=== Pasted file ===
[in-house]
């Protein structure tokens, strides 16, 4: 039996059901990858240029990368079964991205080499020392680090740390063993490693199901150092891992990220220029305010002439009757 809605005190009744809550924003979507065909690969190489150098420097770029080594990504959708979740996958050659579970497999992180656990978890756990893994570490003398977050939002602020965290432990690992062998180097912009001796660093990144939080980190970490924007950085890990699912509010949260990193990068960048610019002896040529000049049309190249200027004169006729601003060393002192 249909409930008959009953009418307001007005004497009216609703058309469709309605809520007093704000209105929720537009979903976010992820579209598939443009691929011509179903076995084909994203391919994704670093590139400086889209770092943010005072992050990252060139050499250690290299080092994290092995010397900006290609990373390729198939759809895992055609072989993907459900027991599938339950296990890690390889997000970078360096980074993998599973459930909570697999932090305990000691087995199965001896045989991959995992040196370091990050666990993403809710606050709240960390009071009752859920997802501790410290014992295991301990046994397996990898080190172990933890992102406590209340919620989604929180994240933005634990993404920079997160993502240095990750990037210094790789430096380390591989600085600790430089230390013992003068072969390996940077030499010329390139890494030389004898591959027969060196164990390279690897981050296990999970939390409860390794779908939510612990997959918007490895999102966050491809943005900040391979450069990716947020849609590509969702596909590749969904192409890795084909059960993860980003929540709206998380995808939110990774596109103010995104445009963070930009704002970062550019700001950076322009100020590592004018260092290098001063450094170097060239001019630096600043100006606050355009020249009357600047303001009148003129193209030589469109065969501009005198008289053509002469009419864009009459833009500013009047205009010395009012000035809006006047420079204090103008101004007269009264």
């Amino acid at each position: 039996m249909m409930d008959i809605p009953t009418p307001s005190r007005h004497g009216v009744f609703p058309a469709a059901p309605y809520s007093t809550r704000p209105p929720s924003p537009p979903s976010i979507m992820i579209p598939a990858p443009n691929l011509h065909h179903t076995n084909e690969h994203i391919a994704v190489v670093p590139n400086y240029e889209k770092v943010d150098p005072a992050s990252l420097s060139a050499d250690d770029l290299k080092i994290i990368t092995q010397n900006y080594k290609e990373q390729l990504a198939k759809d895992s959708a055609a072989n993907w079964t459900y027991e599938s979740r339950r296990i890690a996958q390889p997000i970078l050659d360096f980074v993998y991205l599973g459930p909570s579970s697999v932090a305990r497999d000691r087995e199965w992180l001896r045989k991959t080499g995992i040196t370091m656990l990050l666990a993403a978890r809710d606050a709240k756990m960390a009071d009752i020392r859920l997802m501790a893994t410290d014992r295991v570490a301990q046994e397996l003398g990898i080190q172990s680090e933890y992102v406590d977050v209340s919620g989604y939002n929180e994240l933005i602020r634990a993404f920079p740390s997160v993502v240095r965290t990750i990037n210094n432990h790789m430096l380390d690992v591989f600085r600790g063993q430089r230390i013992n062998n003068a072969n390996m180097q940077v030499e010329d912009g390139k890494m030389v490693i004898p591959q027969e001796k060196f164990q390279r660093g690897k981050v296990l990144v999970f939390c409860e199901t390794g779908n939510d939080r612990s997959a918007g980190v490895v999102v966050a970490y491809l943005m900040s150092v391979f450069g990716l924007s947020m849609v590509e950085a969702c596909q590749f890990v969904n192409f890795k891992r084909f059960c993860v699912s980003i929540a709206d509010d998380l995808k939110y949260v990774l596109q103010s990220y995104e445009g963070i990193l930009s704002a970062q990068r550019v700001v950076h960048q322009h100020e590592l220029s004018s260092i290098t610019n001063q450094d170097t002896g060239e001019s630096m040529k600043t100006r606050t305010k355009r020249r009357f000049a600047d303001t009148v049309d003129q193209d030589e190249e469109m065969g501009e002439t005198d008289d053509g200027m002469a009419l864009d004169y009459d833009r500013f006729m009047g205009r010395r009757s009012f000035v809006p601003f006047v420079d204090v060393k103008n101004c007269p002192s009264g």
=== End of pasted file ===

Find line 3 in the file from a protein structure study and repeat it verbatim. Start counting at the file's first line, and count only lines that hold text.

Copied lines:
């Amino acid at each position: 039996m249909m409930d008959i809605p009953t009418p307001s005190r007005h004497g009216v009744f609703p058309a469709a059901p309605y809520s007093t809550r704000p209105p929720s924003p537009p979903s976010i979507m992820i579209p598939a990858p443009n691929l011509h065909h179903t076995n084909e690969h994203i391919a994704v190489v670093p590139n400086y240029e889209k770092v943010d150098p005072a992050s990252l420097s060139a050499d250690d770029l290299k080092i994290i990368t092995q010397n900006y080594k290609e990373q390729l990504a198939k759809d895992s959708a055609a072989n993907w079964t459900y027991e599938s979740r339950r296990i890690a996958q390889p997000i970078l050659d360096f980074v993998y991205l599973g459930p909570s579970s697999v932090a305990r497999d000691r087995e199965w992180l001896r045989k991959t080499g995992i040196t370091m656990l990050l666990a993403a978890r809710d606050a709240k756990m960390a009071d009752i020392r859920l997802m501790a893994t410290d014992r295991v570490a301990q046994e397996l003398g990898i080190q172990s680090e933890y992102v406590d977050v209340s919620g989604y939002n929180e994240l933005i602020r634990a993404f920079p740390s997160v993502v240095r965290t990750i990037n210094n432990h790789m430096l380390d690992v591989f600085r600790g063993q430089r230390i013992n062998n003068a072969n390996m180097q940077v030499e010329d912009g390139k890494m030389v490693i004898p591959q027969e001796k060196f164990q390279r660093g690897k981050v296990l990144v999970f939390c409860e199901t390794g779908n939510d939080r612990s997959a918007g980190v490895v999102v966050a970490y491809l943005m900040s150092v391979f450069g990716l924007s947020m849609v590509e950085a969702c596909q590749f890990v969904n192409f890795k891992r084909f059960c993860v699912s980003i929540a709206d509010d998380l995808k939110y949260v990774l596109q103010s990220y995104e445009g963070i990193l930009s704002a970062q990068r550019v700001v950076h960048q322009h100020e590592l220029s004018s260092i290098t610019n001063q450094d170097t002896g060239e001019s630096m040529k600043t100006r606050t305010k355009r020249r009357f000049a600047d303001t009148v049309d003129q193209d030589e190249e469109m065969g501009e002439t005198d008289d053509g200027m002469a009419l864009d004169y009459d833009r500013f006729m009047g205009r010395r009757s009012f000035v809006p601003f006047v420079d204090v060393k103008n101004c007269p002192s009264g």